Day 36 — Last Friday the President’s criticism of the media reached its peak. He took to Twitter to blast the New York Times and CNN, stating that “FAKE NEWS media knowingly doesn’t tell the truth. A great danger to our country.” He then escalated his assault on the media by banning reporters from the NYT, CNN, and other news organizations from attending Press Secretary Sean Spicer’s Friday press briefing. This decision demonstrates the administration’s use of presidential authority to undermine those who may check Trump’s decisions, while awarding sources it deems “friendly.” Dan Baquet, executive director of the NYT, expressed his dismay over the decision, saying “free media access to a transparent government is obviously of crucial national interest.” Ironically, it was Mr. Spicer who two months ago advocated for open access for the media, saying that it is “what makes a democracy a democracy versus a dictatorship” and who now seems to follow the President’s directives.
Politico obtained a draft of the House Republican proposal to repeal and replace Obamacare, aka the Affordable Care Act, which outlined a plan to roll back Medicaid spending and raze subsidies based on people’s incomes. Parts of the plan would be enacted immediately with others would not take effect until 2020. In lieu of subsidies, the bill starting in 2020 would give tax credits to individuals based on age, not income. For those under 30, the proposed credit is $2,000, while that figure would double for individuals over the age of 60. Lawmakers are torn on several issues, including Medicaid and the structure of the tax credits. Republicans want to privatize insurance and strengthen the individual insurance market. They also want to impose penalties on individuals who fail to retain annual insurance. This penalty may come in the form of a 30% increase in premiums for the first year after re-enrollment. The idea is to incentivize people to constantly maintain insurance and to prevent them from only enrolling once they become sick.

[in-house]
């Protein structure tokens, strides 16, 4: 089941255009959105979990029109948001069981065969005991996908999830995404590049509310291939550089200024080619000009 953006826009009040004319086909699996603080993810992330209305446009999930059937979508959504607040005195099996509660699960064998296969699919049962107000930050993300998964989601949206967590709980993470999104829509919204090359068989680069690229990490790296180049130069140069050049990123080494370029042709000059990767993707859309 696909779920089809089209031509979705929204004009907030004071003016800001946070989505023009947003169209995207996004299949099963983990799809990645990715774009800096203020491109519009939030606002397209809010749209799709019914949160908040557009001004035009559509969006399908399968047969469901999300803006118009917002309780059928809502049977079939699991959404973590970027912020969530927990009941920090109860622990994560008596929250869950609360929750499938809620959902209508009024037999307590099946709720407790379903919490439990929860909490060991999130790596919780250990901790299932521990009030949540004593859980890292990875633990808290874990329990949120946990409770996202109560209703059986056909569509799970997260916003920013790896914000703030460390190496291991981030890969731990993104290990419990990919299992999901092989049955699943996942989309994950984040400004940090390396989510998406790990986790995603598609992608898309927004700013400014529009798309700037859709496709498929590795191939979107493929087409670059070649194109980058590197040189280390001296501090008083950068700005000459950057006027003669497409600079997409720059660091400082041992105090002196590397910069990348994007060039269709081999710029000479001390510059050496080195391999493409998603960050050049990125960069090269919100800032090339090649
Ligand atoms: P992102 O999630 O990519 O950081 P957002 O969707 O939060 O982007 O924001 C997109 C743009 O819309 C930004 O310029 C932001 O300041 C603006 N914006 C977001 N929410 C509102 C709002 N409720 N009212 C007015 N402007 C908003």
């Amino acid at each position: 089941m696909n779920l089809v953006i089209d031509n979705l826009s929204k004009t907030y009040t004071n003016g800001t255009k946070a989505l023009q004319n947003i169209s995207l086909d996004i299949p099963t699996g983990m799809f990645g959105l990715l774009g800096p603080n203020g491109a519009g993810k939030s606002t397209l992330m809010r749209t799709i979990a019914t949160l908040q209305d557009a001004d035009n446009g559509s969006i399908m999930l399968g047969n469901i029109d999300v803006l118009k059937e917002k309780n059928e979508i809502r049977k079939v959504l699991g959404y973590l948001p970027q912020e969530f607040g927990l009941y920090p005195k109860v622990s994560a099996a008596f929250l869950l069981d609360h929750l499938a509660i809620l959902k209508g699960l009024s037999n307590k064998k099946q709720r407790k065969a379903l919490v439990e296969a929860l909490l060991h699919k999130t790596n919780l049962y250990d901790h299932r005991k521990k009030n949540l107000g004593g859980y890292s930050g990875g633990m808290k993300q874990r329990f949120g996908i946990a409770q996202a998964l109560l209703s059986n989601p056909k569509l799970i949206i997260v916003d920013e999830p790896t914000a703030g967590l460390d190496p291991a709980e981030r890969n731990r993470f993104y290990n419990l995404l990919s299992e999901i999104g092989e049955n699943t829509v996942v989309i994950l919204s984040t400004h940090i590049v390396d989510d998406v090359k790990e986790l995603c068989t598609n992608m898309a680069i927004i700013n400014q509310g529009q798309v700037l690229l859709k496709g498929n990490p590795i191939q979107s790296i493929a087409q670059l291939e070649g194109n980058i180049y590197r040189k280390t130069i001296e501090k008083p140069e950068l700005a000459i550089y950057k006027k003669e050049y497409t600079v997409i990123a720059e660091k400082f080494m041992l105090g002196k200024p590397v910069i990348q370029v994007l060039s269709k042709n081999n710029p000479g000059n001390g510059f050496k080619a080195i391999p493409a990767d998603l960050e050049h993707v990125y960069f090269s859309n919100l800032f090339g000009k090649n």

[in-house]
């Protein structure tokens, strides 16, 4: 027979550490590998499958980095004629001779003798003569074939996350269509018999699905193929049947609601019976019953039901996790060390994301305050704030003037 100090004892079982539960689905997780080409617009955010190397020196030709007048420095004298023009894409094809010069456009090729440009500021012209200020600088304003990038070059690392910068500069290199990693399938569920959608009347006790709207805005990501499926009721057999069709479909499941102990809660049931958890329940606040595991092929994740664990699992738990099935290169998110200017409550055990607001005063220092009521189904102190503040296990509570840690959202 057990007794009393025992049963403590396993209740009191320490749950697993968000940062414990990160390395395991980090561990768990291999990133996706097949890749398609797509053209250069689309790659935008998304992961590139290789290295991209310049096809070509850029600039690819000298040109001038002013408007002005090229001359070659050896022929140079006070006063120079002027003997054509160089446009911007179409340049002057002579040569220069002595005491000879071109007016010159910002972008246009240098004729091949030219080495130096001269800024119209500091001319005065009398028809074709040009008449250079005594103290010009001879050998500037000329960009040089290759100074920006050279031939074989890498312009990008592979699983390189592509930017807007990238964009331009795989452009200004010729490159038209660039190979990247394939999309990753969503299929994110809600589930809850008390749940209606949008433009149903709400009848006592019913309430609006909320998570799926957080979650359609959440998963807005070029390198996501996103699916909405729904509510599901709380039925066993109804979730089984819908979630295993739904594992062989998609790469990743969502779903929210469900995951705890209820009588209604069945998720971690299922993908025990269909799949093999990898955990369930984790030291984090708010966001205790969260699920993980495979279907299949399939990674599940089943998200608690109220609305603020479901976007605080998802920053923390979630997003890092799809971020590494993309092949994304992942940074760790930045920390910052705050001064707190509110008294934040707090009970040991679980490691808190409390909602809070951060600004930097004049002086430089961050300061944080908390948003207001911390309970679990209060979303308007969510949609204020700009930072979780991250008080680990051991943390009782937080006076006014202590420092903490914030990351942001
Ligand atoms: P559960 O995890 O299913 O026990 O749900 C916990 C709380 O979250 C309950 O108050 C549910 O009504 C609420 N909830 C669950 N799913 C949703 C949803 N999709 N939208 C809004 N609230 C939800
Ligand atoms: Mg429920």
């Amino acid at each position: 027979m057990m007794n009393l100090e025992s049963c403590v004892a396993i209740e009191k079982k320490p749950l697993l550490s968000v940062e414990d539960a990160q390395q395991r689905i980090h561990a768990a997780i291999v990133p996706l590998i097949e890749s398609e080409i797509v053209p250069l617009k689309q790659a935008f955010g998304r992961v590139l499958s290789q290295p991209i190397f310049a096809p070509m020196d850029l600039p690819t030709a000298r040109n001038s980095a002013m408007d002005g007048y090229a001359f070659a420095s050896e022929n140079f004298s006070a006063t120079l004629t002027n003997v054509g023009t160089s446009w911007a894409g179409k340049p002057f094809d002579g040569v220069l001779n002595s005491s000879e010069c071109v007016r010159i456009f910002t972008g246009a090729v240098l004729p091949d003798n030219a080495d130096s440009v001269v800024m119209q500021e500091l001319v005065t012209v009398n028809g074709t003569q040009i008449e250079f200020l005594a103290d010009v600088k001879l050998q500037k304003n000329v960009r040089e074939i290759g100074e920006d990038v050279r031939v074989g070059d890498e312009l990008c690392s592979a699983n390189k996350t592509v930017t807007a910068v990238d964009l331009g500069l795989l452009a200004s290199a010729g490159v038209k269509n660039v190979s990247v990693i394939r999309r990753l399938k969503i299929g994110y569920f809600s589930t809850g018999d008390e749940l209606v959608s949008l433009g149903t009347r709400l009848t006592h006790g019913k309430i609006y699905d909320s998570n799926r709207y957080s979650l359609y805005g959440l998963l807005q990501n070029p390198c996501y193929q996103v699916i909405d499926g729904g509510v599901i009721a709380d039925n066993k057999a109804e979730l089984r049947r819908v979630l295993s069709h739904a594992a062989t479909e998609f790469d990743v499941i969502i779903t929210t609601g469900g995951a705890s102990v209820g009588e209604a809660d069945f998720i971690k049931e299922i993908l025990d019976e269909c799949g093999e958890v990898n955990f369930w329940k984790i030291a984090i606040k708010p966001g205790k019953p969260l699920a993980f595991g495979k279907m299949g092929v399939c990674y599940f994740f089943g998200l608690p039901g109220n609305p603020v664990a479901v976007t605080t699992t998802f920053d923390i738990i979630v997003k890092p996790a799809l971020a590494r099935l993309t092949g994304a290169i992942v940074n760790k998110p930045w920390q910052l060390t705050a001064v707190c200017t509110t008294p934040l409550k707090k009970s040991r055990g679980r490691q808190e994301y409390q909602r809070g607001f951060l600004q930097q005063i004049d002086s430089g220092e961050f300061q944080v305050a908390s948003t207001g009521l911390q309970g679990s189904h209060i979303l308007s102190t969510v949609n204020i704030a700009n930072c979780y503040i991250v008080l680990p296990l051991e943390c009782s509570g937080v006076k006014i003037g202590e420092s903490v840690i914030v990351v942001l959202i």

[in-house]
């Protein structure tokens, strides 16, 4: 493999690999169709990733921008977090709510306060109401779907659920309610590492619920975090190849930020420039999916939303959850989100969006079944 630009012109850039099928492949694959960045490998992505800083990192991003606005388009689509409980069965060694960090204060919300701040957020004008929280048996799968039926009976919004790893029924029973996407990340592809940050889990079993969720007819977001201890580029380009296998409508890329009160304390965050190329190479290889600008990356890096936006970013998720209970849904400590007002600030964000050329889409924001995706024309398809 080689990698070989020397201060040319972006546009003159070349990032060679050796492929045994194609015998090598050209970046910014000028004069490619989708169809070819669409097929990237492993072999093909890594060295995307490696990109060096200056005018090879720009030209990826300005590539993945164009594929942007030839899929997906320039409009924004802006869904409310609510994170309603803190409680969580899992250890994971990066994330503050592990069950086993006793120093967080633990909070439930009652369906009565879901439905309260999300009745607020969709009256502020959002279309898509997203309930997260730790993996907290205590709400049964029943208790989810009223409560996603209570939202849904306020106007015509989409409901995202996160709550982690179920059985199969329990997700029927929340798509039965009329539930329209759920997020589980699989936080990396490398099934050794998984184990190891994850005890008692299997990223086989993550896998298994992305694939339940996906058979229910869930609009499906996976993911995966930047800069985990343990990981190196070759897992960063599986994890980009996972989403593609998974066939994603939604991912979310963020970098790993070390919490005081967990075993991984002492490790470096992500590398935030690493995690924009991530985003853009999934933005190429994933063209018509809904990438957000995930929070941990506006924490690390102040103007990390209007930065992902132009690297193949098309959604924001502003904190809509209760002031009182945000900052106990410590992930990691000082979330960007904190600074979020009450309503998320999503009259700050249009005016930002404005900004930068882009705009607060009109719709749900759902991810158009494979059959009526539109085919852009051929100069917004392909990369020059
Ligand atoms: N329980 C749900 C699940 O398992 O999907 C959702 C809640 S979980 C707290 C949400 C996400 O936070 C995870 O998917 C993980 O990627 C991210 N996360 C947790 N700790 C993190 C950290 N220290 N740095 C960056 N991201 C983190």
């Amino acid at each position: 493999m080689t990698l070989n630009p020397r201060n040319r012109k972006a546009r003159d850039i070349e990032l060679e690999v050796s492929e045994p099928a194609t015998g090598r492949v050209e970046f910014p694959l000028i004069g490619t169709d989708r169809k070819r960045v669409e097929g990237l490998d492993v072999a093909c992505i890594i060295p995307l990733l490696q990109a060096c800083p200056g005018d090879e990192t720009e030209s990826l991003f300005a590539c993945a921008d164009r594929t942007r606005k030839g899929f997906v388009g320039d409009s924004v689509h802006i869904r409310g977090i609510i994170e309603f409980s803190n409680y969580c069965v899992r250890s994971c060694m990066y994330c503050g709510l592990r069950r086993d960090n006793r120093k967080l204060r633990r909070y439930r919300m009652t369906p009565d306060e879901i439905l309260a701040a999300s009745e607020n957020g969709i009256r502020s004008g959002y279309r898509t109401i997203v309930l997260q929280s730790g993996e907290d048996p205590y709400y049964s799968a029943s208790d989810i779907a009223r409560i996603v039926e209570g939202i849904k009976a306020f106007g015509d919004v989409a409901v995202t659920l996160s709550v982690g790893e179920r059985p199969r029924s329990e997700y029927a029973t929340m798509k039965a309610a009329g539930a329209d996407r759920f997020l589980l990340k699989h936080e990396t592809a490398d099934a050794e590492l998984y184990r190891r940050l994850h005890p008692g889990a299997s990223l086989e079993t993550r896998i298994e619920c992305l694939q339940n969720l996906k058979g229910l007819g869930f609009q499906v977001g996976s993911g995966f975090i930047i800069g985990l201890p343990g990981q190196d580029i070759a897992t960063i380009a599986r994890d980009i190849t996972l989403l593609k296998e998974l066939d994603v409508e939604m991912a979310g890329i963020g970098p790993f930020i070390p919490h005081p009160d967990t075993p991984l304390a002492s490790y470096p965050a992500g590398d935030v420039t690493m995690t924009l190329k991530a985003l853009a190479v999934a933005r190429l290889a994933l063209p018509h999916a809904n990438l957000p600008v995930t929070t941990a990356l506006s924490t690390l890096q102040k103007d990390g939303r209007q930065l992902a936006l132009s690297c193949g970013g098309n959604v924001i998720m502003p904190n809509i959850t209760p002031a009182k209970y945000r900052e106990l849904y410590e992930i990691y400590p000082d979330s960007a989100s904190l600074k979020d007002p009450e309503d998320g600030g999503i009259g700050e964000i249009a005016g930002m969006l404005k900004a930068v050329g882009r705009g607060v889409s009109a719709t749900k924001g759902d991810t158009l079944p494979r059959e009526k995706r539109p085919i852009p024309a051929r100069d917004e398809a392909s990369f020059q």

Unfortunately for Republicans, Obamacare has recently seen an unprecedented rise in popularity among citizens. A Pew Research Center poll released Friday concluded that 54% of respondents approve of the Affordable Care Act. Meanwhile, across the nation, angry constituents have been grilling their representatives at town hall meetings about the uncertain future for those 20 million who may lose coverage when Obamacare is repealed. Republican representative Mo Brooks of Alabama believes that the recent protests by “very active” Obamacare supporters will prevent his party from repealing the healthcare act. He thinks that the pressure put on some representatives in swing districts by protestors will prevent those representatives from voting to repeal. He offers that Republicans will have to amend the healthcare act in lieu of a complete repeal. President Trump has expressed his support for certain aspects of Obamacare, such as the provision allowing for young adults to remain on their parents’ insurance plans until age 26 when they are dropped off of their parents’ plan, among others. It is unlikely that a complete repeal will be realized, as Trump wants to keep in place some of the provisions of the ACA.